Food Musings

A Winnipeg blog about the joy of preparing food for loved ones and the shared joy that travel & dining brings to life.

Steak, Steak, Steak at The Keg Steakhouse & Bar


Sister #3 and I had a date to go out for a sisters Valentine’s weekend dinner. In the mean time, Boo and the Frenchman were staying at our place and she had to work an overnight shift and would be away at supper time. The Frenchman needed cheering up, so we invited him to join us for dinner. We arrived early because I wanted to get home in time for a 7 pm Jets game. Since it was the Louis Riel holiday the St. James location was very busy with families celebrating the gift of an extra long weekend.


New to the Keg’s menu was a crispy shrimp appetizer that we ordered to share. Typically “crispy” means battered and deep fried but these were lightly seasoned and perfectly cooked.  They provided a nice nibble while we perused the menu.  Winter Grill is an annual Keg feature that highlights some unique beef cuts and recipes that deliver hearty and satisfying dinners.


The Frenchman chose from this menu and was delighted when his Kansas City Strip was set in front of him. He obliged me with a taste and it was the most flavourful steak I have tasted in a very long time.  Not only was the meat itself beautifully marbled and thereby packed with meaty juices but the seasonings were bang on. He enjoyed the 18 oz. cut with a big ole baked potato with the “works”, that is Keg jargon for butter, sour cream, bacon bits and chives. A Keg potato is one of the many Keg cravings that I often have. I can’t count how many I’ve eaten over the years and they have never changed. But why fix what ain’t broken?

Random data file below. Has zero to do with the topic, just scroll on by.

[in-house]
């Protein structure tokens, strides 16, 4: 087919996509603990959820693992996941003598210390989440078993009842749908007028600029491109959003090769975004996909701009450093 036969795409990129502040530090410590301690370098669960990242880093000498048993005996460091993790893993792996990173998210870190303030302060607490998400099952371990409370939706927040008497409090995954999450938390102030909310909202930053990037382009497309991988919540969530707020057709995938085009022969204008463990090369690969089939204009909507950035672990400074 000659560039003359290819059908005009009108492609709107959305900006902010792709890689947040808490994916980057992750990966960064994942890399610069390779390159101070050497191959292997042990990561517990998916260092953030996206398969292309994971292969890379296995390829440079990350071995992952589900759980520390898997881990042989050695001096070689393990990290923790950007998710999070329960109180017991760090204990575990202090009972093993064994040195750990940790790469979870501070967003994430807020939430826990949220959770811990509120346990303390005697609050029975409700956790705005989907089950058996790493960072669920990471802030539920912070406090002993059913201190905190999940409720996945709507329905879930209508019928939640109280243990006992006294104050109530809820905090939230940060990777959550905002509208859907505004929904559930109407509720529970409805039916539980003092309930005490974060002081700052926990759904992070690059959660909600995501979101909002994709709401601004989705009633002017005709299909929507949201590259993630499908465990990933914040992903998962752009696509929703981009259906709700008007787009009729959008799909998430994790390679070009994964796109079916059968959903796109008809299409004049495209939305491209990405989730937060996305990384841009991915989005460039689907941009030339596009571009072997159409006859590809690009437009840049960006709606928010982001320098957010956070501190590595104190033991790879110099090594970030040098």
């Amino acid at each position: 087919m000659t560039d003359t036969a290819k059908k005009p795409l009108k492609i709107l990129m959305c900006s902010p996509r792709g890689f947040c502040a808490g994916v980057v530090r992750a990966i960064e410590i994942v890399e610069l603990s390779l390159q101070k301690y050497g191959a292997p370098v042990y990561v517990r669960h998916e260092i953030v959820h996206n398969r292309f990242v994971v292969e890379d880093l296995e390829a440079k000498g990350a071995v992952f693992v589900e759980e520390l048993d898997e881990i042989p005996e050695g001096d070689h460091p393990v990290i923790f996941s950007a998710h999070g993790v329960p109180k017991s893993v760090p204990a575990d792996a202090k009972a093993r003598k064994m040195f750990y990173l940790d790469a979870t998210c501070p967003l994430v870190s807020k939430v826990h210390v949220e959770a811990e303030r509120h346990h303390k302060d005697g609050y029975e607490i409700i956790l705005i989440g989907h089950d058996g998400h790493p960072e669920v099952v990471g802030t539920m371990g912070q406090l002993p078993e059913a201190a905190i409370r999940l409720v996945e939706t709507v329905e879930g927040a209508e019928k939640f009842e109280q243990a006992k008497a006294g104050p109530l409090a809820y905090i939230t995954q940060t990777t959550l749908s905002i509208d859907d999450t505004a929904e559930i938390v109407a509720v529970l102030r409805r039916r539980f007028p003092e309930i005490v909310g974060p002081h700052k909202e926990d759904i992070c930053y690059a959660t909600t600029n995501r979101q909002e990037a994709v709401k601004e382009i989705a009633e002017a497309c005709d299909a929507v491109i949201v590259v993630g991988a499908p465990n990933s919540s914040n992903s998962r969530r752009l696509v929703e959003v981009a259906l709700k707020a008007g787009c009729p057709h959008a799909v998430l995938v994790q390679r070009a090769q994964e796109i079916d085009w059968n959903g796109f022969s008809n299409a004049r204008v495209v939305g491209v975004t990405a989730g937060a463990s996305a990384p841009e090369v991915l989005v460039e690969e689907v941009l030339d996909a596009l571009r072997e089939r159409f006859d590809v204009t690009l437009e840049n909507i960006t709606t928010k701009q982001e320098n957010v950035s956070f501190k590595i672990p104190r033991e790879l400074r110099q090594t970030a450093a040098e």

The spud was also calling the name of Sister #3 who ordered hers with a side of prime rib. Although the Keg roasts their prime rib to medium rare, it was early in the evening so she asked our server to deliver the rarest cut that the broiler chefs could manage. She too promised me a bite but was so enraptured with her hearty meal that she must of forgotten her pledge.


I am just kidding as I could have easily reminded her, had I the urge, but I was too content with the grilled sirloin salad that I ordered. Beautiful slices of medium rare steak were perched upon a salad of my favourites of mixed greens, bocconcini cheese, pine nuts and an herb vinaigrette.

We all enjoyed our ice-cold Moosehead drafts amidst the bustle of the evening. A cozy fire made the room glow and we were hard-pressed to set back out into the cold and snow.

The Keg Steakhouse + Bar on Urbanspoon

Kath’s quote: “The only time to eat diet food is while you are waiting for the steak to cook.”-Julia Child